Amazon EC2 Image Available for Dimdim

  • Yeshua Watson

    Yeshua Watson - 2009-04-18

    For those of you who would like to use the open source version of Dimdim without having to struggle to install it, I've created a public AMI (Amazon Image File) for use with Amazon EC2 service.

    You can find the AMI by searching for Dimdim in the AWS Console or by launching it directly with ami number: ami-e349ae8a

    Note that it is recommended that you read the Readme file located at before starting the server.

    For questions, concerns, and to report bugs, just reply to this post.


    Coming Soon In Next Update:
    -Asterisk integration (this will be slow at first)
    -Configuration Script
    -Administration Panel
    -FLV to MPG conversion (using ffmpeg )
    -VideoLan Broadcasting (waiting on VLC RTMP streaming for this one)
    Reply With Quote

    • Jay

      Jay - 2009-05-11

      Hi, Yeshua.  Thank you for uploading the AMI to Amazon's EC2 service, which I recommend people try, especially those less familiar with Linux.  And good idea separating the config file.  On my server, I configured Dimdim 4.5 on CentOS 5.2 (32-bit version), which is what Dimdim recommends.  I'll try using CentOS 5.3 (32-bit version) and Dimdim 4.5 later this week and will upload an AMI to EC2, if successful.  Have you tried using CentOS 5.3?

      I think most people would like to record web conference sessions (a core function in Dimdim Pro/Enterprise, missing in the open source version), using the open source version of Dimdim, so that would be the highest priority.  VLC looks like the way to go, when available.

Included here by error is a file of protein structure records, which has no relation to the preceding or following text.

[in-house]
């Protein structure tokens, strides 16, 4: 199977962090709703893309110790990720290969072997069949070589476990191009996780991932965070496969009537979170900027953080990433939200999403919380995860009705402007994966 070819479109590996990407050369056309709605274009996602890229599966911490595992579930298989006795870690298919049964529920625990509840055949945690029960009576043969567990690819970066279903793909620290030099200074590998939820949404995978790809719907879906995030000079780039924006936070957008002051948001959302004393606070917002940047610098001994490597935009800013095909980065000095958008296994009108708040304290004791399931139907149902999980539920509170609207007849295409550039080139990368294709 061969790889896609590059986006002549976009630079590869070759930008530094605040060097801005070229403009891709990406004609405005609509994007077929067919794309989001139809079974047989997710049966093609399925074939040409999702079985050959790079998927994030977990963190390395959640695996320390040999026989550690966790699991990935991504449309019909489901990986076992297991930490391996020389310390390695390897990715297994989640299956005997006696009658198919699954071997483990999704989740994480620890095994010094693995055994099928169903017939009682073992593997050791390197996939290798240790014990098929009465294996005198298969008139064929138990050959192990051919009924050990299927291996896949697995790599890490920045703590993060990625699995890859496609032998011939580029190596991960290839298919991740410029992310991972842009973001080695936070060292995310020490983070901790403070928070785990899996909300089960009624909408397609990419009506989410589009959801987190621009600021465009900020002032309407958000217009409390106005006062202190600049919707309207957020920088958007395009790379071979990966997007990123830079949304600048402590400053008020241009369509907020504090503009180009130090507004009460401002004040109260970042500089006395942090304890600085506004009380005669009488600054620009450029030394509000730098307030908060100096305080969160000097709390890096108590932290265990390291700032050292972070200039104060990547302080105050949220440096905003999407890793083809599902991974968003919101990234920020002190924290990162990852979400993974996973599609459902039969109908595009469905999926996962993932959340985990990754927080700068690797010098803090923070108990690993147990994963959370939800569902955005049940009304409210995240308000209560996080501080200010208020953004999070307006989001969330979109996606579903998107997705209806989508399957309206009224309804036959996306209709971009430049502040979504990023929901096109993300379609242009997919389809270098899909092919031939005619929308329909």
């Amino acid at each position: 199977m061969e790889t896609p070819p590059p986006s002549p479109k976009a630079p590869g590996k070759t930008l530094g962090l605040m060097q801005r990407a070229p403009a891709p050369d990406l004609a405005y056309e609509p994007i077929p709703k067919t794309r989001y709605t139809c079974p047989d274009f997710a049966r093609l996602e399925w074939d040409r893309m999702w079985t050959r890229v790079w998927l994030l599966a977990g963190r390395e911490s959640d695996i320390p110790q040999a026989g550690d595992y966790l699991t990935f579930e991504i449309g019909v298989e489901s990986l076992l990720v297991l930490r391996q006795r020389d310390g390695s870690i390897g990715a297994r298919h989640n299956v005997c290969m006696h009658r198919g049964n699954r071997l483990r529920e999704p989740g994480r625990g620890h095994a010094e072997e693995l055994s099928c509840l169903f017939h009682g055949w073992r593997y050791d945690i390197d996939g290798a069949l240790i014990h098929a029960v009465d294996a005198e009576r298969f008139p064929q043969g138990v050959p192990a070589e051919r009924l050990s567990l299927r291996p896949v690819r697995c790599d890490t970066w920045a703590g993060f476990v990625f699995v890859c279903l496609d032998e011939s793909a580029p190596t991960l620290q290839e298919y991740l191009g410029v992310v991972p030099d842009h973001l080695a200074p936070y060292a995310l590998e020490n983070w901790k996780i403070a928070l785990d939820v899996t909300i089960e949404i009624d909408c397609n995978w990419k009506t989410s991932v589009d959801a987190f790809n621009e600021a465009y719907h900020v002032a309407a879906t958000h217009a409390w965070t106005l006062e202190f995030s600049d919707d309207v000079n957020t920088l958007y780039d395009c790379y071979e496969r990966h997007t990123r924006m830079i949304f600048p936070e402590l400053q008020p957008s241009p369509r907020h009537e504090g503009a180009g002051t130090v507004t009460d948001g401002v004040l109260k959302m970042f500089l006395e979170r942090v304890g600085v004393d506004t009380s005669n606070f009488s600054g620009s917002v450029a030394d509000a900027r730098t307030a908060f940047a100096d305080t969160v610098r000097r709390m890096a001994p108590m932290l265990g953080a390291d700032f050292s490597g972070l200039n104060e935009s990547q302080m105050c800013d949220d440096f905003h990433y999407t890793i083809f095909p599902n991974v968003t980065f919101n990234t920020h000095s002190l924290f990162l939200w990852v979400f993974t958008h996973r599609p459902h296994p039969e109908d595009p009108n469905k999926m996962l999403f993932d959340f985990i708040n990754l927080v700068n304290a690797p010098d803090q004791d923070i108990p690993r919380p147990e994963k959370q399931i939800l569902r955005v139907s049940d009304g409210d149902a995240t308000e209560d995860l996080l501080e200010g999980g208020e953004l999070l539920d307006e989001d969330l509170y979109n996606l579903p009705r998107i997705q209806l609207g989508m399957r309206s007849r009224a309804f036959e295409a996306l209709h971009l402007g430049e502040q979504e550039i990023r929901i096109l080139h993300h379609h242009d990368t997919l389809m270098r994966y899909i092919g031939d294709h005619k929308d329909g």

Keep on the good work!  I'll make an effort to contribute, too.


      • Yeshua Watson

        Yeshua Watson - 2009-05-11

        There probably isn't that much difference between 5.2 to 5.3 so it should work just fine.

        As far as VLC, that may not work so well. VLC's Redfive stream access is still in beta (I think it's only available via svn/cvs). Of course I didn't know that the Open Source version didn't include the recording function (I don't use it).  It might be easier to modify the monitoring server to record to flash video (which is what the hosted version does.)

        Furthermore, a more important open source contribution would be to bridge the redfive streams with SIP servers. There is already an open source flash SIP client that works with redfive created by a collaboration project. Integrating this into Dimdim would be a greater benefit as it would allow a fully functioning conferencing suite. Not even the hosted versions have this ability (yet).


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